NASA Announces Launch Schedule for Remaining Shuttle Missions

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This week, NASA announced the schedule for the last remaining space shuttle launches. Barring major delays, the aging shuttle fleet is scheduled to be retired before the end of the 2010 fiscal year. A brief description of the final ten missions are as follows:

Oct. 8, 2008 – Atlantis (STS-125)
The final service mission to the Hubble Space Telescope (HST)

Nov. 10, 2008 – Endeavour’s (STS-126 / ULF-2)
Supply the International Space Station (ISS) and service both Solar Alpha Rotary Joints

Feb. 12, 2009 – Discovery (STS-119 / 15A)
Install the final pair of Solar Arrays to the ISS

May 15, 2009 – Endeavour (STS-127 / 2JA)
Install the Japanese Kibo Laboratory’s Exposed Facility and the Experiment Logistics Module Exposed Section

July 30, 2009 – Atlantis (STS-128 / 17A)
Deliver science and storage racks to the ISS and return an empty ammonia tank assembly

Oct. 15,2009 – Discovery (STS-129 / ULF-3)
Stage spare components outside the station, including two spare gyroscopes, two nitrogen tank assemblies, two pump modules, an ammonia tank assembly, a spare latching end effector for the station’s robotic arm, a spare trailing umbilical system for the Mobile Transporter and a high-pressure gas tank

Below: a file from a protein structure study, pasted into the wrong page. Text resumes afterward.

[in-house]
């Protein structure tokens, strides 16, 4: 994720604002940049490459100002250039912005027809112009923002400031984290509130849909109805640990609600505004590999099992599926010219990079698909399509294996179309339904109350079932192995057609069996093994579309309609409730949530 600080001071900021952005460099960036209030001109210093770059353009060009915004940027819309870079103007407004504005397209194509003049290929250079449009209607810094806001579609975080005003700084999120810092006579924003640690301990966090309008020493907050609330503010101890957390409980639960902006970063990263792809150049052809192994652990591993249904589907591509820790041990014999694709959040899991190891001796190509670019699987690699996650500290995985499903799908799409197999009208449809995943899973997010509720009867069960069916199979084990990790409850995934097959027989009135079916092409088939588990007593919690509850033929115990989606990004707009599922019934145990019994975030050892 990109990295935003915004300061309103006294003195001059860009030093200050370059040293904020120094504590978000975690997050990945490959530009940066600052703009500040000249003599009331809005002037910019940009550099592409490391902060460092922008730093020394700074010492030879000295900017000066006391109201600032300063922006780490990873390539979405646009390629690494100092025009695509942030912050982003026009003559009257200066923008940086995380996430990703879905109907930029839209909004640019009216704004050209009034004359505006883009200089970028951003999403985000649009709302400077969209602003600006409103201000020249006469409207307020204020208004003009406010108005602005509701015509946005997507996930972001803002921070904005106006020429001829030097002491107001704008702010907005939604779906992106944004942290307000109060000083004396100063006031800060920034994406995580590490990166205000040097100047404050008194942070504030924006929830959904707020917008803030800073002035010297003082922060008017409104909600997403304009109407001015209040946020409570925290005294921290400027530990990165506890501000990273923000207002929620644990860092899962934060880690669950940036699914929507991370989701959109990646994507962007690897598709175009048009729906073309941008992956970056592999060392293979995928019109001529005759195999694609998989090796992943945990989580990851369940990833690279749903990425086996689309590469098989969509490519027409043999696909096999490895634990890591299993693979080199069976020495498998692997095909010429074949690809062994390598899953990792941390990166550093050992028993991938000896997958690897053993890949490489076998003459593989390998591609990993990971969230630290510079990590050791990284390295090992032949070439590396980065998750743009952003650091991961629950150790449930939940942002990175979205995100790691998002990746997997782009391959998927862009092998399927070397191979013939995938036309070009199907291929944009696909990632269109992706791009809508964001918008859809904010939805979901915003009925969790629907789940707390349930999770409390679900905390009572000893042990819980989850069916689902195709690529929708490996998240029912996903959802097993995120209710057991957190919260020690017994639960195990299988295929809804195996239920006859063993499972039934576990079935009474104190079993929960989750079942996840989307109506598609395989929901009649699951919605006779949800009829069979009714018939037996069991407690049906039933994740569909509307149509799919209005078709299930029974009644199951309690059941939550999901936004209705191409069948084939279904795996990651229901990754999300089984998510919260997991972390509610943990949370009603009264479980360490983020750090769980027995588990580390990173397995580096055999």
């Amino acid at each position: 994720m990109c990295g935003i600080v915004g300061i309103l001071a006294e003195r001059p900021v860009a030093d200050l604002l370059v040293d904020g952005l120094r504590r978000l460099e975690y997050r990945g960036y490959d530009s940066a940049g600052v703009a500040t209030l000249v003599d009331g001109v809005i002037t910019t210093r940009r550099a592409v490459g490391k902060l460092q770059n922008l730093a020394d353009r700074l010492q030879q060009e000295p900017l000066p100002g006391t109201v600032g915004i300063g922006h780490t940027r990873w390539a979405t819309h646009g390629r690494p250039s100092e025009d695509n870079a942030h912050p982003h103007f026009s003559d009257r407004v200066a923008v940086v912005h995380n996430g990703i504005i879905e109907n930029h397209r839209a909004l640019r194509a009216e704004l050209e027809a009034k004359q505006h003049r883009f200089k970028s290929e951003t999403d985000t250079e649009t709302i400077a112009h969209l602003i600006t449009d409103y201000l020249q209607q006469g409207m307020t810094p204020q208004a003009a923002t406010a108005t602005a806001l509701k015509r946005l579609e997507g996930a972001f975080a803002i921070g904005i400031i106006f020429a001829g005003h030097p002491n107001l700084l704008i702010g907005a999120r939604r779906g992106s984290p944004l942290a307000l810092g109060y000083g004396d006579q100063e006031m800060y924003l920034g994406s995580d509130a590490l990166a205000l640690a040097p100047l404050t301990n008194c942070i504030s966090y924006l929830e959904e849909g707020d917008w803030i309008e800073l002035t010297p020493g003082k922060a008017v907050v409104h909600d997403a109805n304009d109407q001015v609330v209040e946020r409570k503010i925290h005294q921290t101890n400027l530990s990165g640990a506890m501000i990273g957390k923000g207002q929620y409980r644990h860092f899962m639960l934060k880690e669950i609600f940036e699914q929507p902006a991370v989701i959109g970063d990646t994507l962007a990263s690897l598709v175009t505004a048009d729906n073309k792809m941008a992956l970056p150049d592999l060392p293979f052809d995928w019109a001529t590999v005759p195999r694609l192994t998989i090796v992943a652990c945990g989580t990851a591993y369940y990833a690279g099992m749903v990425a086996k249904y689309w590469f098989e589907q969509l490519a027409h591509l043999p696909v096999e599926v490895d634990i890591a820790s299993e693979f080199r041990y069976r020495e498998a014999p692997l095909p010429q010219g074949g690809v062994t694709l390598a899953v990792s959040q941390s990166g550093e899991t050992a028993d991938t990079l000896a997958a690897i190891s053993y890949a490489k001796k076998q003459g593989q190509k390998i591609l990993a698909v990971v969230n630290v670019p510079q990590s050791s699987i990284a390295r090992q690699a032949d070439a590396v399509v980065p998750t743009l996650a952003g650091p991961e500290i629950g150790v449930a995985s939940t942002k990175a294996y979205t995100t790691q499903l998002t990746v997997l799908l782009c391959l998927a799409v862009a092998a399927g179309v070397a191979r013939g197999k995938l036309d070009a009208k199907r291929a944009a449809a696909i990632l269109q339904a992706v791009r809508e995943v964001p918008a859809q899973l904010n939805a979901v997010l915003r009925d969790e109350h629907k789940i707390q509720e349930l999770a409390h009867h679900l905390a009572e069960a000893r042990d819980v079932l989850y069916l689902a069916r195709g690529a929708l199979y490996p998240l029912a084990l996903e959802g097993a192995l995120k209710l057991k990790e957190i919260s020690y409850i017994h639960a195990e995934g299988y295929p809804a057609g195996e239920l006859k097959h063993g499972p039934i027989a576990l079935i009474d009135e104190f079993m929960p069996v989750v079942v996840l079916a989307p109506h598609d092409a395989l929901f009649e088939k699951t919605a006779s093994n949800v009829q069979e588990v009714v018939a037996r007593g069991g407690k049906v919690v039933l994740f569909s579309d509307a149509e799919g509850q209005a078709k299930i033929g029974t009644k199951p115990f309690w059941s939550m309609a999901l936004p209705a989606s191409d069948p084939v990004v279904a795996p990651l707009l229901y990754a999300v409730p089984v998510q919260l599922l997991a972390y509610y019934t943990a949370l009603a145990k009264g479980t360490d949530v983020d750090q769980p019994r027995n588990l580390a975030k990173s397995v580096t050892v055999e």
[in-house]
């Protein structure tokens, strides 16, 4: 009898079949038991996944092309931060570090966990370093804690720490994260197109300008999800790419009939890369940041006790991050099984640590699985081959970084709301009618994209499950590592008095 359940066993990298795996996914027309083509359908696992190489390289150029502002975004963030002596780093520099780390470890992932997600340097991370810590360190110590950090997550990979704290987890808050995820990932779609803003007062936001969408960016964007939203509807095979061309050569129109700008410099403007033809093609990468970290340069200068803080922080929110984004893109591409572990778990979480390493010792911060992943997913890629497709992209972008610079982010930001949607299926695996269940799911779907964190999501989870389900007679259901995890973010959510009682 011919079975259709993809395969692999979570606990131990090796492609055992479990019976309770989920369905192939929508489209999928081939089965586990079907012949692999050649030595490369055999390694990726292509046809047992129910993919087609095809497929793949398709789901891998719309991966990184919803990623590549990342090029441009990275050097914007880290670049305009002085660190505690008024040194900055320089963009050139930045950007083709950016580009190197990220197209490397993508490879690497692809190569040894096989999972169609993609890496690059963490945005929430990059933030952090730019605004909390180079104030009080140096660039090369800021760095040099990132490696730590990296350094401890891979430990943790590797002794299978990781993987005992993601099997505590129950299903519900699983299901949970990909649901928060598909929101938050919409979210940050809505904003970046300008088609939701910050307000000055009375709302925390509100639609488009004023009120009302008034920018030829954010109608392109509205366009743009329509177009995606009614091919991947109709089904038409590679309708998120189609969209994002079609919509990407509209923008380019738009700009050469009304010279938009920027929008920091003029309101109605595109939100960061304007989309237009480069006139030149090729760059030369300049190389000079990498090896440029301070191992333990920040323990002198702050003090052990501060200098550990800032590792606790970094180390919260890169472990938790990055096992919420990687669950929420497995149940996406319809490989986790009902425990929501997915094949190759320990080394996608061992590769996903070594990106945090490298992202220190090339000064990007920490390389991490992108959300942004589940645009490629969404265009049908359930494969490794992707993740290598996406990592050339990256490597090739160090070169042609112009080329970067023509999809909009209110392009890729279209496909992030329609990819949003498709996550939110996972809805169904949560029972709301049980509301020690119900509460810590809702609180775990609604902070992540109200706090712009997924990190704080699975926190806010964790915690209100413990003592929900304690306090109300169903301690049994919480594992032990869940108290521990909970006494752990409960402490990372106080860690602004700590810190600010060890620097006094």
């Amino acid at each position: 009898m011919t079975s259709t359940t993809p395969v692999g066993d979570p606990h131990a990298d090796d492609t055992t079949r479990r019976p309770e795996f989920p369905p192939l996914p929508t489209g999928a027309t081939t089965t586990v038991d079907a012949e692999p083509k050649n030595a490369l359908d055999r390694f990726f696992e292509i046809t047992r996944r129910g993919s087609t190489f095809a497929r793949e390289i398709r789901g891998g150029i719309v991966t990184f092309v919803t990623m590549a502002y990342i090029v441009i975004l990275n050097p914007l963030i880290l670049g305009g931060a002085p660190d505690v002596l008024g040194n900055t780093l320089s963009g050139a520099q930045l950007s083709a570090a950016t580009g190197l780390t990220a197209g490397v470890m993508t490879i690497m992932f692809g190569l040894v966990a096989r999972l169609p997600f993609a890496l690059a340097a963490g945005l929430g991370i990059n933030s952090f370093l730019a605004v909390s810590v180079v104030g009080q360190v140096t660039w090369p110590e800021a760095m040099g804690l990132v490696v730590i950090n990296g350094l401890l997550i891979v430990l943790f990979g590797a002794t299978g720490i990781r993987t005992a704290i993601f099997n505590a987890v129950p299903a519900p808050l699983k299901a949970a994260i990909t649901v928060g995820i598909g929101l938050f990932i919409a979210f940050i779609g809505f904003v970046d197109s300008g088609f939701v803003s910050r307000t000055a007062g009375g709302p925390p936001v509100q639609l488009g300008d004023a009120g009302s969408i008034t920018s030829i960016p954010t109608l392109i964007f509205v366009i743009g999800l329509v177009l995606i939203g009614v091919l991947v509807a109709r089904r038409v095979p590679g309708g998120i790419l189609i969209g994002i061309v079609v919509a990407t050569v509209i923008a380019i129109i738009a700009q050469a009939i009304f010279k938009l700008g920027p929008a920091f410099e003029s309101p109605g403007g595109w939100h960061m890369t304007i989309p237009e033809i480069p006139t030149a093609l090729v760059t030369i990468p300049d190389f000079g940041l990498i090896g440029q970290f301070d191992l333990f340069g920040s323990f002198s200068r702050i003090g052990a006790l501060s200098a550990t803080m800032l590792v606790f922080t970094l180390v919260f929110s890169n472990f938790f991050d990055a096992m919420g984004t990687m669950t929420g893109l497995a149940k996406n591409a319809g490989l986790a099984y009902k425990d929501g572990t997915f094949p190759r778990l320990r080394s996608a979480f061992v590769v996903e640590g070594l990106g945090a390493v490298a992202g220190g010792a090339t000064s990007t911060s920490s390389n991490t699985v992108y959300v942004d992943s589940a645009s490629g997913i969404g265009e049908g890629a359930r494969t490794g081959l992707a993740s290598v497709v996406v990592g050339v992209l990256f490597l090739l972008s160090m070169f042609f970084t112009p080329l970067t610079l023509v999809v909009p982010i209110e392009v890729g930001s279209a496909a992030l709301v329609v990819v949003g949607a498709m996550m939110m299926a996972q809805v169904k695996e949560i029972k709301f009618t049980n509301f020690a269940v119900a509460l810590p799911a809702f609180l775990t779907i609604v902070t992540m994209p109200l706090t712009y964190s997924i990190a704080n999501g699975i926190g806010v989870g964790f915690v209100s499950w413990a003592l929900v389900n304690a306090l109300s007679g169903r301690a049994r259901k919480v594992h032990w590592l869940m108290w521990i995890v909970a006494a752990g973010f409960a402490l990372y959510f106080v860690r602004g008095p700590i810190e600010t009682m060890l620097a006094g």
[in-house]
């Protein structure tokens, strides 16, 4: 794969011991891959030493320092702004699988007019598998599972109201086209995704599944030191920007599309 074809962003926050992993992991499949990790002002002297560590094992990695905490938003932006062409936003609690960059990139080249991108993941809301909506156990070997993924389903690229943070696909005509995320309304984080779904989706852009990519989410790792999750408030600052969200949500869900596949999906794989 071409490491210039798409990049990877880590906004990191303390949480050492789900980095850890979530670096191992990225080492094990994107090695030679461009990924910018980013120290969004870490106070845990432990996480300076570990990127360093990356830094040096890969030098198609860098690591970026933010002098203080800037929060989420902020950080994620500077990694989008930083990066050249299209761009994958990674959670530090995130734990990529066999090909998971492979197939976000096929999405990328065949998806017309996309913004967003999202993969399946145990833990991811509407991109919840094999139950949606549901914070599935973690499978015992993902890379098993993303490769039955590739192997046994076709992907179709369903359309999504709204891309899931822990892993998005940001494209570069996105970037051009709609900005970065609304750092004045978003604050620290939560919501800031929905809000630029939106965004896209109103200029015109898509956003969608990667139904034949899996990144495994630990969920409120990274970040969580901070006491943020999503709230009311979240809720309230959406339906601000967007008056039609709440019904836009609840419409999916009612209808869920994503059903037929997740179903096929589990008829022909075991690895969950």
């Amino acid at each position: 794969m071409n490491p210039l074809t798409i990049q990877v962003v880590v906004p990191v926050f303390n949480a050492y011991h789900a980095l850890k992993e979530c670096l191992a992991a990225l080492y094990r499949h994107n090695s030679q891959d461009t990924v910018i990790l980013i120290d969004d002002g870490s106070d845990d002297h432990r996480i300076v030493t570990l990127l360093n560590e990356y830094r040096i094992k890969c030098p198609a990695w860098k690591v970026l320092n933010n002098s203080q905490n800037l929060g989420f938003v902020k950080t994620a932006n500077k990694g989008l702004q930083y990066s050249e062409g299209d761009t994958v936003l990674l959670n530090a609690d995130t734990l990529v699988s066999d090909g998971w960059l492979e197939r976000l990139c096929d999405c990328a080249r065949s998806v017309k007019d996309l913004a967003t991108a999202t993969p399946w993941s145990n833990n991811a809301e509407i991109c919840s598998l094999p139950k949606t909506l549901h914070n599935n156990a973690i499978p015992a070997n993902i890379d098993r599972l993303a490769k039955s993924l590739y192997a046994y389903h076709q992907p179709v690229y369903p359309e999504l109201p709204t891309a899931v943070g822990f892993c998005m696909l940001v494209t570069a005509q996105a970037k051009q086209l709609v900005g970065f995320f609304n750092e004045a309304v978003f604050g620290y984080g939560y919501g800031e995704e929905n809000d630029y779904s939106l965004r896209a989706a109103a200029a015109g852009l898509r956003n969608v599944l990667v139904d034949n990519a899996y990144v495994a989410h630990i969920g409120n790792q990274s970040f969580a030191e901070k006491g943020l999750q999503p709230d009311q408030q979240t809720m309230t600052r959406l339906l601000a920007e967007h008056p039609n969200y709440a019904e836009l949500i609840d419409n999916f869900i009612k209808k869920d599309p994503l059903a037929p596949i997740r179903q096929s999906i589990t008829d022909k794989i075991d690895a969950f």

Dec. 10, 2009 – Endeavour (STS-130 / 20A)
Deliver Connecting Node 3 and the Cupola, a robotic control station that provides a 360-degree view around the ISS

Feb. 11, 2010 – Atlantis (STS-131 / 19A)
Install science racks to the ISS and attach a spare ammonia tank assembly outside the station

April 8, 2010 – Discovery’s (STS-132 / ULF-4)
Deliver maintenance and assembly hardware, the second Russian Mini Research Module, a boom assembly for the Ku-band antenna and spares for the Canadian Dextre robotic arm extension

May 31, 2010 – Endeavour (STS-133 / ULF-5)
Install two S-band communications antennas, a high-pressure gas tank, additional spare parts for Dextre and micrometeoroid debris shields

After the shuttle program is completed, no more large sections will be added to the International Space Station, nor will the Hubble Space Telescope be scheduled for any additional service. The HST is due to be replaced by the James Web Space Telescope in 2013.  Supply missions to the ISS will be performed by both Russian and European Space Agency rockets until NASA’s new Ares launch vehicles come online in 2015.

For more details on upcoming shuttle missions and their crews, visit the NASA website at http://www.nasa.gov/shuttle.

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